It’s hard to be a thought leader around the future of transportation when the entire market seems to be moving in one of three directions simultaneously: either ride hailing (Uber, Lyft), car sharing (Zipcar, Car2go) or automated driving (Google, Tesla). If you’re Ford Motor Company and you care about whether you are adding to or mitigating existing congestion with new driving options, it is even harder.
The goal of any new transportation solution ought to be to reduce the traffic load on existing highways. The consensus opinion is that the available infrastructure is finite and any new transportation solution should be intended to reduce the demand rather than increase it.
Car sharing clearly is adding to the vehicle load on existing infrastructure. That load can be expected to grow around the world with car sharing service penetration currently so low and with the wave of car sharing startups still rushing in. Experts have already sounded the alarm that car sharing services – as well as ride sharing suppliers – are drawing consumers away from public transportation.
While experts have suggested that car sharing and ride hailing services will diminish the demand for new cars no less a voice than Boston Consulting Group has only attributed a diminution of vehicle demand of about 800,000 vehicles five years hence out of a market of 100M vehicles sold. Clearly, ride hailing and car sharing, if anything, represent a net addition to the number of cars on the road.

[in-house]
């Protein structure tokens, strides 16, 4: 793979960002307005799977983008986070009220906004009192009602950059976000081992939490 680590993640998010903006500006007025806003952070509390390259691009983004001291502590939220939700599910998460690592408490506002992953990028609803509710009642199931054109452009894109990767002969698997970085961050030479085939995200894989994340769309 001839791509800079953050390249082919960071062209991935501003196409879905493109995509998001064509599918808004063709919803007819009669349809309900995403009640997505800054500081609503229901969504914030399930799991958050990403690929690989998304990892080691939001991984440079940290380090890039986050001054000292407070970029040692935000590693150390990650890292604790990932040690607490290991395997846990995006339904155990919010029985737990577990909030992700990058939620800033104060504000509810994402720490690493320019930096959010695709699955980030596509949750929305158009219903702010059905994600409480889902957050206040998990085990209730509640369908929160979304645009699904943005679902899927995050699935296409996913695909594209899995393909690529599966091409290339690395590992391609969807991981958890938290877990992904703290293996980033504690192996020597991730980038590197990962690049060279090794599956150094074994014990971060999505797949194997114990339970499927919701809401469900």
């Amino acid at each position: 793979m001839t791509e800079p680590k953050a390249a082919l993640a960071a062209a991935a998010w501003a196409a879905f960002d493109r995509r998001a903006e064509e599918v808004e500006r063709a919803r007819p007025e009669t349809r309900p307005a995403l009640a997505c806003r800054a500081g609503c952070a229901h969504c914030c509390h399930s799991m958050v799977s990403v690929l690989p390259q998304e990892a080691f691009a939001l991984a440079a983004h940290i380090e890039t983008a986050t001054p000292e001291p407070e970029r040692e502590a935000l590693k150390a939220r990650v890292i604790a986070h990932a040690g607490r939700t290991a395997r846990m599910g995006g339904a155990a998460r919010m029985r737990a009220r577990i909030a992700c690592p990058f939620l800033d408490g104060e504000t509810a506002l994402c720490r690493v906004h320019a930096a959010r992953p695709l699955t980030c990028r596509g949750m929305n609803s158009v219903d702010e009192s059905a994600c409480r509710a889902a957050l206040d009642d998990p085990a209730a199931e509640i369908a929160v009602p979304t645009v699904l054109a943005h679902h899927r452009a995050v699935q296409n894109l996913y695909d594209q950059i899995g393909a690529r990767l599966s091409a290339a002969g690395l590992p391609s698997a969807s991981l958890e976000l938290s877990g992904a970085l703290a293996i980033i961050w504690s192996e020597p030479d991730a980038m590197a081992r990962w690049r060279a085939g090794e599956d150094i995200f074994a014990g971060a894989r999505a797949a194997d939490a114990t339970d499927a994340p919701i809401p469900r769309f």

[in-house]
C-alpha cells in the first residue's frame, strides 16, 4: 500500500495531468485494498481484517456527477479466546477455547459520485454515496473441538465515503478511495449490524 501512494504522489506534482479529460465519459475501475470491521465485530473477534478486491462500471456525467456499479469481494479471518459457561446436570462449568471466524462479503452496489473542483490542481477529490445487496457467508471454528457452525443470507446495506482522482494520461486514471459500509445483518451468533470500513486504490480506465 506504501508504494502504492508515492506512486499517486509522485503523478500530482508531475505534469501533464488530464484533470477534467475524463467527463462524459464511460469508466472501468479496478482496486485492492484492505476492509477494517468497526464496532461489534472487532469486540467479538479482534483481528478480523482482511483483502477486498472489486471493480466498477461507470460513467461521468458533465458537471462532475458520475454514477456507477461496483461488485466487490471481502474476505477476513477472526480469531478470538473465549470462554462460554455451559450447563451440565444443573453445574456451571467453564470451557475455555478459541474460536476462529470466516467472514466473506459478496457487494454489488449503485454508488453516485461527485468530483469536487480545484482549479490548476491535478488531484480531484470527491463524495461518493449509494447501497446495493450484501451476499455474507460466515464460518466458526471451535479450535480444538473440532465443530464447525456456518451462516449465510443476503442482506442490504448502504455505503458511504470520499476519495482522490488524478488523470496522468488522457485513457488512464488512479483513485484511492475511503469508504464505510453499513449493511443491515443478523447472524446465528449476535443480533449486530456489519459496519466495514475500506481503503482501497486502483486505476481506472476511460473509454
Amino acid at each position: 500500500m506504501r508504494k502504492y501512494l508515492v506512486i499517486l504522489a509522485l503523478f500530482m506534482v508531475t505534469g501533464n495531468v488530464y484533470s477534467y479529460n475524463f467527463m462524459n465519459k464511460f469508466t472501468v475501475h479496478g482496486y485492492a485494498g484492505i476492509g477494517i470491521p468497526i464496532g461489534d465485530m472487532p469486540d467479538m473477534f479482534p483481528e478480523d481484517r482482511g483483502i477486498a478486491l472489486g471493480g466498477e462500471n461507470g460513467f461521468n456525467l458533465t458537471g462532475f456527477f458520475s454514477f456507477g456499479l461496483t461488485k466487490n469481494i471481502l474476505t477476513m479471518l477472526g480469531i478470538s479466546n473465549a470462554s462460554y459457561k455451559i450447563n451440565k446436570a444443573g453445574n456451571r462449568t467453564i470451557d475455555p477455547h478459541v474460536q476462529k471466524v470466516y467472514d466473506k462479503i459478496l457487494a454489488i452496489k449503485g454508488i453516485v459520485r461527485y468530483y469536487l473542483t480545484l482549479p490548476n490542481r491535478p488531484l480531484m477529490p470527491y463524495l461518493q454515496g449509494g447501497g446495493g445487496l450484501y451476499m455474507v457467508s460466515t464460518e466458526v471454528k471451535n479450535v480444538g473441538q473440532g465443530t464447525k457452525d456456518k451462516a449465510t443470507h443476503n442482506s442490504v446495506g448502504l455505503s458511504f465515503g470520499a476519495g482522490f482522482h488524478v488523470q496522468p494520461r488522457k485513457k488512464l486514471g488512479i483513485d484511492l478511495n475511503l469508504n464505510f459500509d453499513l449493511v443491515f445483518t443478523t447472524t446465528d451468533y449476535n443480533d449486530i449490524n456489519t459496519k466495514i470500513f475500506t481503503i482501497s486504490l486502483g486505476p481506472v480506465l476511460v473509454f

What is emerging is a fragmentation of transportation which is akin to the fragmentation of content consumption taking place in the car. Radio broadcasters are concerned that in-car listening has been diminished by the increasing access to streaming services via connected smartphones. The simple reality is that people are still listening to their car radios, but they are divvying up their listening among different sources.
So it goes with transportation. Car sharing options on streets and parking garages create new use cases which are not mutually exclusive. Ford has sought a different path and that path is reflected in its acquisition of Chariot.
Unlike the majority of existing car sharing services offering smaller vehicles like Daimler’s Smart or BMW’s i3, Chariot makes use of Ford’s Transit Connect vans and focuses on pooling passengers largely though not exclusively to and from public transit stops – crowdsourcing its routes based on demand. In reality, many city planners have discovered that this is precisely the application served by Uber and Lyft. The difference is the focus on carpooling – though this is also served by Uber and Lyft.
This positions Ford in direct opposition to Uber and Lyft without posing a threat to the existing taxi fleet. Ford has threaded the transit needle and is poised to take this opening to cities beyond its San Francisco beachhead.